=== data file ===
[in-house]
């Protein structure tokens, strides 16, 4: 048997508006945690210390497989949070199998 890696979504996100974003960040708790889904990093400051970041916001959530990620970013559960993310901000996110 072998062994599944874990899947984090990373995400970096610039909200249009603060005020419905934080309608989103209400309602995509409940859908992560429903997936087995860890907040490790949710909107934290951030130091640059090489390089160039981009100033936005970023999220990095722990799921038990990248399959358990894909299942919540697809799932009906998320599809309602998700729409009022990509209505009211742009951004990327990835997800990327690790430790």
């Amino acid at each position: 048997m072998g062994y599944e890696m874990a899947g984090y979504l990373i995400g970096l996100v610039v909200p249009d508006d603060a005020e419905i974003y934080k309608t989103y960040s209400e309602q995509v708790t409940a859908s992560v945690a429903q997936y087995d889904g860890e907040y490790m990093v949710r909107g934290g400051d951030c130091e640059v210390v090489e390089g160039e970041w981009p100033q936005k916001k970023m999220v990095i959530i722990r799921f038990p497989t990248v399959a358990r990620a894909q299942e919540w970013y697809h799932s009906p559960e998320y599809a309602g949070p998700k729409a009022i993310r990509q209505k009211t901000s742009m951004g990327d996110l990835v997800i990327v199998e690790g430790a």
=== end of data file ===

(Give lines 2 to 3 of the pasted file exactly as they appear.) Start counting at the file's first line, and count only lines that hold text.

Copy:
């Protein structure tokens, strides 16, 4: 048997508006945690210390497989949070199998 890696979504996100974003960040708790889904990093400051970041916001959530990620970013559960993310901000996110 072998062994599944874990899947984090990373995400970096610039909200249009603060005020419905934080309608989103209400309602995509409940859908992560429903997936087995860890907040490790949710909107934290951030130091640059090489390089160039981009100033936005970023999220990095722990799921038990990248399959358990894909299942919540697809799932009906998320599809309602998700729409009022990509209505009211742009951004990327990835997800990327690790430790």
């Amino acid at each position: 048997m072998g062994y599944e890696m874990a899947g984090y979504l990373i995400g970096l996100v610039v909200p249009d508006d603060a005020e419905i974003y934080k309608t989103y960040s209400e309602q995509v708790t409940a859908s992560v945690a429903q997936y087995d889904g860890e907040y490790m990093v949710r909107g934290g400051d951030c130091e640059v210390v090489e390089g160039e970041w981009p100033q936005k916001k970023m999220v990095i959530i722990r799921f038990p497989t990248v399959a358990r990620a894909q299942e919540w970013y697809h799932s009906p559960e998320y599809a309602g949070p998700k729409a009022i993310r990509q209505k009211t901000s742009m951004g990327d996110l990835v997800i990327v199998e690790g430790a």